Mazda CX-30 long-term test review: report 2

The new Mazda CX-30 is the first coupé-styled SUV the company has ever made, but do its rakish looks compromise its family friendly practicality? We're finding out...

Mazda CX-30 long-term test review

The car Mazda CX-30 2.0 180PS 2WD GT Sport Run by Alastair Clements, special contributor

Why it’s here Slotting in between the smaller CX-3 and the family-friendly CX-5, the new CX-30 offers plenty of style, but can it be as practical as the best family SUVs?

Needs to Blend style with a rewarding driving experience and enough practicality to justify its purchase over more conventional rivals

Miles covered 5526 Price £29,140 Target Price £28,346 Price as tested £29,930 Official economy 47.9mpg Test economy 31.6mpg Options fitted  Soul Red Crystal Metallic Paint (£790)

26 September 2020 – Living the 'lifestyle'

There’s nothing the marketing folk at car companies like more than glossy imagery that depicts their SUVs in ‘lifestyle’ situations. You know the sort of thing: canoeing in the Wye Valley, mountain-biking in the Lakes, camping in the Highlands...

Well, with the world being as it is at the moment the Highlands probably isn’t going to happen any time soon, so for now I’ve had to settle for Surrey and a weekend of camping with friends (before the Rule of Six came into force).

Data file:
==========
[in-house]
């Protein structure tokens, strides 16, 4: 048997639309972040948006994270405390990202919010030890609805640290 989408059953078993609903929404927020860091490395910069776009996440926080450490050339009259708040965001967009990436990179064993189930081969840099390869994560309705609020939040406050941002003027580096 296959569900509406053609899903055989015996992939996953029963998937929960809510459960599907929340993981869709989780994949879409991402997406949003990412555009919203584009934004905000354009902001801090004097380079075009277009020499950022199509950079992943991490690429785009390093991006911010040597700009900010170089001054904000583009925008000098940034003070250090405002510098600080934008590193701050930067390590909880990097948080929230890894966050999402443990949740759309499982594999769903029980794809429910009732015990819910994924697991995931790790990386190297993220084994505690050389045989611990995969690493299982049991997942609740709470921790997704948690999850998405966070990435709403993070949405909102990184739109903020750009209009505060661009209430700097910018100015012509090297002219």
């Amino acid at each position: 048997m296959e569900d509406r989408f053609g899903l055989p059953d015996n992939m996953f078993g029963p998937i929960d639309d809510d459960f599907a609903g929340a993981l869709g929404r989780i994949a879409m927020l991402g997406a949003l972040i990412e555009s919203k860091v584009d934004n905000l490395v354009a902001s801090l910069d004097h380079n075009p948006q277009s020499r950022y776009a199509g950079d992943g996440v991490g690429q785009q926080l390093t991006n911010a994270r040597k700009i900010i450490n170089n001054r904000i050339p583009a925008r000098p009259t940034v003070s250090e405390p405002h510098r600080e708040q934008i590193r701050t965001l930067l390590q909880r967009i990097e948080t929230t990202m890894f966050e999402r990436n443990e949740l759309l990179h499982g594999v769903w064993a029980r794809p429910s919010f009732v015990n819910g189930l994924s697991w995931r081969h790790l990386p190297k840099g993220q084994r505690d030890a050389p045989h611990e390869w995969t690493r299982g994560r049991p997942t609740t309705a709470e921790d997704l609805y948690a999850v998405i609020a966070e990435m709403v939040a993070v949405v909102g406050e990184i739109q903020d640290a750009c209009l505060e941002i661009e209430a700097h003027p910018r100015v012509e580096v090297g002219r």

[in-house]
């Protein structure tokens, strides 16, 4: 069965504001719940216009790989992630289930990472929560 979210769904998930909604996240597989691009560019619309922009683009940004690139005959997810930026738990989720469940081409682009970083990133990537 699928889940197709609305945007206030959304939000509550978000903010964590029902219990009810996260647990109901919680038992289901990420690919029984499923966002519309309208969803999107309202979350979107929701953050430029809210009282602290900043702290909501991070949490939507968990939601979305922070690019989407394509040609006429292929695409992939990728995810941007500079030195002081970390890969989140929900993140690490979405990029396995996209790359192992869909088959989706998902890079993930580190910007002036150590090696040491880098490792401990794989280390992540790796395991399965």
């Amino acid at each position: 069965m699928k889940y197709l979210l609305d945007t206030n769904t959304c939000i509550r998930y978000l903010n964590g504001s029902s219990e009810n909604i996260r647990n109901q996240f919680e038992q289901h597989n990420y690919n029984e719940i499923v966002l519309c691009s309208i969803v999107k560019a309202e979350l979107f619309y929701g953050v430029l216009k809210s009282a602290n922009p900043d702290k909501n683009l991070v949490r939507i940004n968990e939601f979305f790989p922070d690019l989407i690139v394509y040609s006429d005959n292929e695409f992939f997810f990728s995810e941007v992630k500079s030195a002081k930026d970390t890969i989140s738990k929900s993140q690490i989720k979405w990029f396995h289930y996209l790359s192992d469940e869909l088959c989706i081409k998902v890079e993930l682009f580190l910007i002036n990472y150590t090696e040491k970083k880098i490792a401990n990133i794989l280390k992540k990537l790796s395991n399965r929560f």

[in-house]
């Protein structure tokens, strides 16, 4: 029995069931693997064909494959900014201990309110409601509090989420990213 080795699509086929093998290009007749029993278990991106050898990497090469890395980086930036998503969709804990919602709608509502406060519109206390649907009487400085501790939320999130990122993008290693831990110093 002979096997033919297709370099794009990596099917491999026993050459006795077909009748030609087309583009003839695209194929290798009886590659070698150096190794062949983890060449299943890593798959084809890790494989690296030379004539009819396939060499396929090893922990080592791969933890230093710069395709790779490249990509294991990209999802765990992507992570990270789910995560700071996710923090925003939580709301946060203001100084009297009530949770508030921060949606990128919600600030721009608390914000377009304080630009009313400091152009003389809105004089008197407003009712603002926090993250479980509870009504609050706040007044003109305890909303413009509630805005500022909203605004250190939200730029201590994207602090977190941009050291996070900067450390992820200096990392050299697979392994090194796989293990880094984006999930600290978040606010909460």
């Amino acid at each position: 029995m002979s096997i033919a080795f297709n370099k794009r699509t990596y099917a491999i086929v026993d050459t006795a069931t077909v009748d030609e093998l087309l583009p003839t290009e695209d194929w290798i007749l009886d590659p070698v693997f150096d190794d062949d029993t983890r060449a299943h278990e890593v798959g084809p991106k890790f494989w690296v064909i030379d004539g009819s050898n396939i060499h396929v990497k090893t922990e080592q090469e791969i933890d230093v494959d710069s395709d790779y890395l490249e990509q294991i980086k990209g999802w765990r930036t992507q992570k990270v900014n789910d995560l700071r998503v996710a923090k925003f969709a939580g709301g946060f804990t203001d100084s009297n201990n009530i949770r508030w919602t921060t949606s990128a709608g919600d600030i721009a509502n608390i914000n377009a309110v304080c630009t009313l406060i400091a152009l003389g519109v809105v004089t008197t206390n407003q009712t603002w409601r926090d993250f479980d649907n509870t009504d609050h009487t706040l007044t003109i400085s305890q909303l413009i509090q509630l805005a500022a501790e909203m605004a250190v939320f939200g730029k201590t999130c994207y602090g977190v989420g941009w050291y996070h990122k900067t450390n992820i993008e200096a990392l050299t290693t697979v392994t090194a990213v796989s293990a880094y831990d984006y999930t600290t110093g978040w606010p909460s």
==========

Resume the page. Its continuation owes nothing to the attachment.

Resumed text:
Mazda CX-30 long-term test review

An epically bad weather forecast meant my wife Emma stayed at home with the dogs, but eldest daughter Elsa and I decided to brave the rain and soon filled every nook and cranny of the CX-30 with camping kit.

Even taking only two of us and our smaller tent we still had to drop the rear seats; that's an easy job despite the lack of release levers in the boot, though removing the seatbelts from their retaining loops is a touch fiddly.

Mazda CX-30 long-term test review

The false boot floor creates a flat load bay when the seatbacks are folded down – ideal for sliding in heavy items. Less helpful, though, is that the tail-light has a nasty edge that is revealed when the electric tailgate is raised – more than one person received a nasty bruise on the hip from inadvertently bumping into it. 

There’s little doubt that the CX-30 is a fine-looking car, but there are a few design details that don’t quite work for me. Not least that hip-jarring light, but also the awkward junction of curves at the base of the windscreen pillar. 

Mazda CX-30 long-term test review

A camping field is hardly ‘off-road’ in the traditional sense, and, with only front-wheel drive, the CX-30 doesn’t make any claims at being a proper ‘off-roader’, but the Mazda’s raised ground clearance meant that it felt more comfortable on the bumpy stuff than our co-campers’ hatchbacks and estate cars.

It also swiftly established itself as lead car when we went anywhere in convoy, with its sat-nav proving the most reliable of our group. It's just a shame that constantly driving the car fully laden is doing our average fuel consumption no favours at all.

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